In order to succeed, your desire for success should be more than the fear of failure.
“Fail fast” is an overly used and loaded adage. Entrepreneurs don’t wake up and ask themselves “How can I fail today?” What’s important is not to embrace failure, but to figure out how to manage it.
Society doesn’t reward defeat, and you won’t find many failures documented in history books. The exceptions are those failures that become steppingstones to later success. Such is the case with Thomas Edison, whose most memorable invention was the light bulb, which purportedly took him 1,000 tries before he developed a successful prototype. “How did it feel to fail 1,000 times?” a reporter asked. “I didn’t fail 1,000 times,” Edison responded. “The light bulb was an invention with 1,000 steps.”
Unlike Edison, many of us avoid the prospect of failure. In fact, we’re so focused on not failing that we don’t aim for success, settling instead for a life of mediocrity. When we do make missteps, we gloss over them, selectively editing out the miscalculations or mistakes in our life’s resume.We often learn more from failure than success. Why then does our culture stigmatize it so? Why do we worship success when statistics suggest failure is the rule not the exception?Nevertheless, just because a person fails doesn’t mean the effort wasn’t worth it. Those that fail and learn from it are less likely to make the same mistake twice, and if they do, well, sometimes failure has its own rewards.
When we take a closer look at the great thinkers throughout history, a willingness to take on failure isn’t a new or extraordinary thought at all. So, how is failing a learning experience? Well, it gives you rock-solid evidence of what doesn’t work. If you fail one million times, you learn one million things not to do. That makes it that much easier to accomplish your goal. It can also lead you toward things that do work as well. Failing again and again helps you chip away at the stuff that isn’t serving you anymore and guides you to see a different path or idea that you hadn’t noticed before. It helps you become the best version of yourself.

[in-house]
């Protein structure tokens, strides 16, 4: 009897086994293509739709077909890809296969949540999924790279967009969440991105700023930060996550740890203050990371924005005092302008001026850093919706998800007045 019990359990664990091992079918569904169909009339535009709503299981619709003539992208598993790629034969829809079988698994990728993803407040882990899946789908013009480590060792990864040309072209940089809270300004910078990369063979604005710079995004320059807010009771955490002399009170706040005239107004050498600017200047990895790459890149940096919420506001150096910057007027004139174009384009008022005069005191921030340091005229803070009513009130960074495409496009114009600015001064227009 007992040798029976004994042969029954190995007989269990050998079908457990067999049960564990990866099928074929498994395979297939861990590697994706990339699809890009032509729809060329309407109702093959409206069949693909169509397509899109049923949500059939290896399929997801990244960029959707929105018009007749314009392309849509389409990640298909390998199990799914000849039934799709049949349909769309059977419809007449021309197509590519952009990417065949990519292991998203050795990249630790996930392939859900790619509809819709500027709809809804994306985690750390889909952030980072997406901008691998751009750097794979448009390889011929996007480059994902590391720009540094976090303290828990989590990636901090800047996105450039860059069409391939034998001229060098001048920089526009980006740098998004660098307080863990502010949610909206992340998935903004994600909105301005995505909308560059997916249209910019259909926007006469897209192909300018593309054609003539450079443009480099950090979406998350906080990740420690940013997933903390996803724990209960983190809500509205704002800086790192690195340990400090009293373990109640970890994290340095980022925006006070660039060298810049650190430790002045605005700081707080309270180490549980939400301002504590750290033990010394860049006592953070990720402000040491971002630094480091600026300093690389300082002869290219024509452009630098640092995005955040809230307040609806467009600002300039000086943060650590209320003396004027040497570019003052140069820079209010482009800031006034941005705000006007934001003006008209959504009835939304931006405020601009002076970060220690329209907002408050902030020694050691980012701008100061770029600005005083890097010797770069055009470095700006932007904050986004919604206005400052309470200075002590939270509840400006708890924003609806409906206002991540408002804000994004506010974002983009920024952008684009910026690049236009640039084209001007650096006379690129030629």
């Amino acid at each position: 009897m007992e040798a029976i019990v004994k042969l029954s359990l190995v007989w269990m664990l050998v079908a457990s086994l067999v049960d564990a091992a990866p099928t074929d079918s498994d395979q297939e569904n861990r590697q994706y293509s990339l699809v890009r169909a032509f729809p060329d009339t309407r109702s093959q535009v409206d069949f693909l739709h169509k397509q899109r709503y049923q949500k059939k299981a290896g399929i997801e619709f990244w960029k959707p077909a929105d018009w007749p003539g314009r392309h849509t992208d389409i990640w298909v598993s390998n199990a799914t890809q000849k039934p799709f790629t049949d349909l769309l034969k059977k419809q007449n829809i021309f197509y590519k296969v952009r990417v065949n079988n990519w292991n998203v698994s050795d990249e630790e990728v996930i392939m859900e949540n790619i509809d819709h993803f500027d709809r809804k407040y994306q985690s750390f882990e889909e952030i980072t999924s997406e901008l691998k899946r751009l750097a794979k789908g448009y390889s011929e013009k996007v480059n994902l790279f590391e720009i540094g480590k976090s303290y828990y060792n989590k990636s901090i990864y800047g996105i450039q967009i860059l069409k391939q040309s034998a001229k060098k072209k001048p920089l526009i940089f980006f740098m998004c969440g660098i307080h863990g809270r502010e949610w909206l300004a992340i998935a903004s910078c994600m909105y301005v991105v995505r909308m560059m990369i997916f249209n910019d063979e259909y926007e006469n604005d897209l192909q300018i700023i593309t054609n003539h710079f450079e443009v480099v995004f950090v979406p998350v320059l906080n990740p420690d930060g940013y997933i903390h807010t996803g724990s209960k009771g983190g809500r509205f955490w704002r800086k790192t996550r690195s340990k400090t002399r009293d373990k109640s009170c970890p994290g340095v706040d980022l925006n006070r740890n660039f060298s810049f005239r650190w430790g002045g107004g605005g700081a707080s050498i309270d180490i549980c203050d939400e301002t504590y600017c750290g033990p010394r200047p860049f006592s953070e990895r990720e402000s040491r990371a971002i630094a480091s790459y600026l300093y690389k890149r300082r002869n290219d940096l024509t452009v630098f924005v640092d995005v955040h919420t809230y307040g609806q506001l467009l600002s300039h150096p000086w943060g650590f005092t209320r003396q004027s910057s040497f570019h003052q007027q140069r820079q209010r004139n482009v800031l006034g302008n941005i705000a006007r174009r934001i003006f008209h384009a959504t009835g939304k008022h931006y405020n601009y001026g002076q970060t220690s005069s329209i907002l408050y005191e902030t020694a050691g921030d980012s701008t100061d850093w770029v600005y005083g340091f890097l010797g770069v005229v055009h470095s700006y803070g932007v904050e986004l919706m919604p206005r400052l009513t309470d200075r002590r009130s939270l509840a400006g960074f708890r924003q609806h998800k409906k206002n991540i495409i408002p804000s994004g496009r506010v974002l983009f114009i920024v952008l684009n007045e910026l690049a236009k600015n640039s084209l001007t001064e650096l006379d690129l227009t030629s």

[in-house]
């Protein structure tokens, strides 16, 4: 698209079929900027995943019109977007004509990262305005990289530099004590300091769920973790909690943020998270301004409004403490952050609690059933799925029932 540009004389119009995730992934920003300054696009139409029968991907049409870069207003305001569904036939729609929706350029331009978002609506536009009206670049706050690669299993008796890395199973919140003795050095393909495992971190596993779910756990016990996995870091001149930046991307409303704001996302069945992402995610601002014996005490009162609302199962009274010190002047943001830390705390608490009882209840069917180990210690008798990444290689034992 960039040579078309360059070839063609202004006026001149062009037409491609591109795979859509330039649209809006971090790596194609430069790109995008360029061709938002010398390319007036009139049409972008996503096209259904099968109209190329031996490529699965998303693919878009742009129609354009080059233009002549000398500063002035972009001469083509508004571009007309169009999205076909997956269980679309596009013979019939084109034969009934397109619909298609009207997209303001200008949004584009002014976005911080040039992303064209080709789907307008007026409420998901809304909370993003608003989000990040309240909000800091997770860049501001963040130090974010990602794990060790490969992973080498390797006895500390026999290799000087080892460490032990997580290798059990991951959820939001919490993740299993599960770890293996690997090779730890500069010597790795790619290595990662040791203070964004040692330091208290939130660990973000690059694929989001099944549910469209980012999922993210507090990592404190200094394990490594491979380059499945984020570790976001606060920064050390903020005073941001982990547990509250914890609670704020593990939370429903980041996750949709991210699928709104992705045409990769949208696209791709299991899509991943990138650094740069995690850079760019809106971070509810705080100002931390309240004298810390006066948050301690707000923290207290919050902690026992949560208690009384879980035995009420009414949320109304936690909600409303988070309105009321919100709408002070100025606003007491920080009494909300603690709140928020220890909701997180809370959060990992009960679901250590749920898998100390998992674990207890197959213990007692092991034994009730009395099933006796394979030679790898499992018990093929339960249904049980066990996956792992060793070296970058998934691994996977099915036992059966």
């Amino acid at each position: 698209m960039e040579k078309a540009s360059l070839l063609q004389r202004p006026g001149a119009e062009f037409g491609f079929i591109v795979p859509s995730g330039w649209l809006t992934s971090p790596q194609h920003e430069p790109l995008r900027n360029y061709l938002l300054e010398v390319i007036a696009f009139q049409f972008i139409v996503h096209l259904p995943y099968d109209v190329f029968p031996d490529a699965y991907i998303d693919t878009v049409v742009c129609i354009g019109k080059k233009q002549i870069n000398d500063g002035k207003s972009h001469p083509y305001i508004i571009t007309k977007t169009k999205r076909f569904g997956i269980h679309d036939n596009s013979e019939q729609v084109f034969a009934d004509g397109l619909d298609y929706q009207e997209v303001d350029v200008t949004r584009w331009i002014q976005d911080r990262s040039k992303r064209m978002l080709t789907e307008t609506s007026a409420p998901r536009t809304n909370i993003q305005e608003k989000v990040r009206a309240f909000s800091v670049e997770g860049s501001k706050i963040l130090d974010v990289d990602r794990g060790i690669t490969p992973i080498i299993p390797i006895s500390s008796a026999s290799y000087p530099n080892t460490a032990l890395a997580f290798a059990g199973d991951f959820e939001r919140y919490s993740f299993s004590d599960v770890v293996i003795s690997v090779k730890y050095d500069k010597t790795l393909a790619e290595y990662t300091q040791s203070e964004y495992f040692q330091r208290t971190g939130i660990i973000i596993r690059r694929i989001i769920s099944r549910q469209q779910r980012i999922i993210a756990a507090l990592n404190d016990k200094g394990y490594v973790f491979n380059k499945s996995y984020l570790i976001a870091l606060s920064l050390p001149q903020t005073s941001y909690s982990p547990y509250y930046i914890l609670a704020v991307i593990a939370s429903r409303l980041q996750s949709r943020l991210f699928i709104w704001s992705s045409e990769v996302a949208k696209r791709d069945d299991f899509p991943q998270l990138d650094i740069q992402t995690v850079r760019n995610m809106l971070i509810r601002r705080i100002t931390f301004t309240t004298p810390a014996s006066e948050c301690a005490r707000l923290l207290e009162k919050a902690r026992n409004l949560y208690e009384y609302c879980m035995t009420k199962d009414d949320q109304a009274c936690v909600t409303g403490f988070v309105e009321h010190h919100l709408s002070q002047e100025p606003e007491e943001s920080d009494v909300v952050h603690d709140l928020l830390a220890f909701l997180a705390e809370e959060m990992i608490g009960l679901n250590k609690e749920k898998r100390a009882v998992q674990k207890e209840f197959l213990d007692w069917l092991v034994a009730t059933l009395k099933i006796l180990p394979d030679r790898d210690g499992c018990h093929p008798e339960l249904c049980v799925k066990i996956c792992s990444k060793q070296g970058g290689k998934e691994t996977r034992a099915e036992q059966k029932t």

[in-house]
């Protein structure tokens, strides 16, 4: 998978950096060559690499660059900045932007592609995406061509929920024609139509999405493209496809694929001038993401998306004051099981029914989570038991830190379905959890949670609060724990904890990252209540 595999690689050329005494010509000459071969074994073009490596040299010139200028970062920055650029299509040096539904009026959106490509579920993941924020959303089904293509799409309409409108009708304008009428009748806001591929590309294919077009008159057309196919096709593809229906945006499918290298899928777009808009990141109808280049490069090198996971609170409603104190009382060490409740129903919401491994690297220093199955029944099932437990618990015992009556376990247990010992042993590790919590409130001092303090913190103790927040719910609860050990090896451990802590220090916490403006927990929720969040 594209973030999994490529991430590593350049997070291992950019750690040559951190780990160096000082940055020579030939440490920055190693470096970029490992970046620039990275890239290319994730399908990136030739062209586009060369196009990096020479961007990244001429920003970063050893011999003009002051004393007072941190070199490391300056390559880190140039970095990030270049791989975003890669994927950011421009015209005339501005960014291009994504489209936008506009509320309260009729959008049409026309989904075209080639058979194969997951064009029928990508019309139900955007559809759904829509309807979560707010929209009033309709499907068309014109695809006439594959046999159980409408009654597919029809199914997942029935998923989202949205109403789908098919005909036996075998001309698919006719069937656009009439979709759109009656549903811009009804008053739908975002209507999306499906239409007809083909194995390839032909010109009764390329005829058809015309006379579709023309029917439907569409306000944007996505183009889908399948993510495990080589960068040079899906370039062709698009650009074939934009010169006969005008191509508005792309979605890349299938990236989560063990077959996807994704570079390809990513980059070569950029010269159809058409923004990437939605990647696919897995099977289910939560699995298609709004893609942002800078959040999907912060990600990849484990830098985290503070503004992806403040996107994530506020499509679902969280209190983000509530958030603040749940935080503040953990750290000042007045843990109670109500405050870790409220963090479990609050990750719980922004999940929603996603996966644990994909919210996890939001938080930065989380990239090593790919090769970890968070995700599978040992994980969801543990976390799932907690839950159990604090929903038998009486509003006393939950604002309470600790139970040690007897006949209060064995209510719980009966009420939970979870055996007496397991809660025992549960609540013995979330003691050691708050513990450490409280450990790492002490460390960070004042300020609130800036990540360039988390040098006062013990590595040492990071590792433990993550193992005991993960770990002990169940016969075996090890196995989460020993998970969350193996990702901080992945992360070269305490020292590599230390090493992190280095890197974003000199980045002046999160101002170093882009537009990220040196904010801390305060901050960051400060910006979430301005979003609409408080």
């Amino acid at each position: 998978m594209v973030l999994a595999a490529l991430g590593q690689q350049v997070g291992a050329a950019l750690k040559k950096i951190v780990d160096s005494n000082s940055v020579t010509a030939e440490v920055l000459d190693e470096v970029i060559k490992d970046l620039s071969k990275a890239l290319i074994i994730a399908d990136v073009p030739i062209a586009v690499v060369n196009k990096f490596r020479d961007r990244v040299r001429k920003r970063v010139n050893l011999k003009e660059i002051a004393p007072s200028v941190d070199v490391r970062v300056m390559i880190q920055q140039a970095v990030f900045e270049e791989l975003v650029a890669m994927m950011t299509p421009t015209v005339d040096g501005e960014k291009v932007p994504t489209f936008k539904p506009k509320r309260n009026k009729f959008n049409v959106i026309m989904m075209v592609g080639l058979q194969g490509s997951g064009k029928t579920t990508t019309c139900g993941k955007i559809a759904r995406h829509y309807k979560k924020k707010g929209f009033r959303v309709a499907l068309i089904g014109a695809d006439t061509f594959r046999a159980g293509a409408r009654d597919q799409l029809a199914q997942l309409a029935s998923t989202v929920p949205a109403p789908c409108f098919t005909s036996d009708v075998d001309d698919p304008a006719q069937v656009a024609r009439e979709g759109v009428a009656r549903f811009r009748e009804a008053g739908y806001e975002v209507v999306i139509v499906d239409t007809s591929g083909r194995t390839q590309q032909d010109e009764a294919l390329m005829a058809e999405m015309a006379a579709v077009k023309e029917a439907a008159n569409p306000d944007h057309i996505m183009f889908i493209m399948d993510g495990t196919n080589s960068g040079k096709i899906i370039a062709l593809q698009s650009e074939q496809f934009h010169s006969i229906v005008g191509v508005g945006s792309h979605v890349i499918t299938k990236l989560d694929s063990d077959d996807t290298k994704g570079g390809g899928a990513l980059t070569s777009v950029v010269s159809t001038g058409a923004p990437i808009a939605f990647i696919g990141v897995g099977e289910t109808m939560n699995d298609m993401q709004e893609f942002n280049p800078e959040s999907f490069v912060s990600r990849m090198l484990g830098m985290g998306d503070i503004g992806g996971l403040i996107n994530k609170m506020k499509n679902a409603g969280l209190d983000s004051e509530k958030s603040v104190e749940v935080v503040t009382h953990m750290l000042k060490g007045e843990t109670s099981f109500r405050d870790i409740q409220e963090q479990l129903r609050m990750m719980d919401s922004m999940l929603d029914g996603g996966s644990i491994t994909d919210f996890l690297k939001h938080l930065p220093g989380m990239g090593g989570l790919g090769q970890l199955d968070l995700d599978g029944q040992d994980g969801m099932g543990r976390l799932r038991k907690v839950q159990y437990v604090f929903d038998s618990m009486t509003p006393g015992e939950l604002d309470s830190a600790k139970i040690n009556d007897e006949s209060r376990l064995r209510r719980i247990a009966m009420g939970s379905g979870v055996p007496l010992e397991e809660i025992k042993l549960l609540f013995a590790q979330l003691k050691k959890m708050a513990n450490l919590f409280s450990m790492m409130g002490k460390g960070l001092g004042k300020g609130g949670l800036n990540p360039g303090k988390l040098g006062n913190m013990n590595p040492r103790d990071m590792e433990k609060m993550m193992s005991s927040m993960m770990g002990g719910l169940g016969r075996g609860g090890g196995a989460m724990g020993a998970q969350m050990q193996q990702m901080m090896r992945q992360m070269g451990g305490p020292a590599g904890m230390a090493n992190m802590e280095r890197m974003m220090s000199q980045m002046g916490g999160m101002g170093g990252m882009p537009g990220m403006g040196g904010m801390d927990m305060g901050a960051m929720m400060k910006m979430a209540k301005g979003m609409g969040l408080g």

In today’s post-recession economy, some employers are no longer shying away from failure, they’re embracing it. According to a recent article in BusinessWeek, many companies are deliberately seeking out those with track records reflecting both failure and success, believing that those who have been in the trenches, survived battle and come out on the other side have irreplaceable experience and perseverance. They’re veterans of failure. In an increasingly competitive, cautious and accelerated world, those who are willing to take risks, step out of their comfort zone and into the discomfort of uncertainty will be those who will reap the biggest rewards.Throughout our careers we must continually assess whether we are letting our fear of failure or losing face keep us from taking the actions, and engaging in the conversations, that will move us forward and make the impact we want.
Of course, being willing to take a risk doesn’t mean everything you try will work out. But as every successful person will tell you, it’s only by being willing to make mistakes and try something new that you can ever accomplish more than what’s been done before. As John F. Kennedy once said, “Nothing worthwhile has ever been accomplished with a guarantee of success.” Nothing ever will be. When the rewards of success are great, embracing possible failure is key to taking on a variety of challenges, whether you’re reinventing yourself by starting a new business or allowing yourself to trust another person to build a deeper relationship. “To achieve any worthy goal, you must take risks,” says writer and speaker John C. Maxwell.
Ten years from now there will be people who have achieved extraordinary success. While we don’t know who they will be, one thing is sure – they won’t be people who have stayed inside their comfort zone. Rather, they will be people who have continued to stretch themselves, even when things are going smoothly, and who have been willing to risk failure or looking foolish, knowing that the biggest risk they take is not taking any risks at all. The question is – will you be one of them?! You’ve got to keep finding better ways to run your life, or someone will take what you’ve accomplished, improve upon it, and be very pleased with the results. Keep moving forward or die.
AUTHOR : Megha Rao
PUBLISHED BY: Shweta Agarwal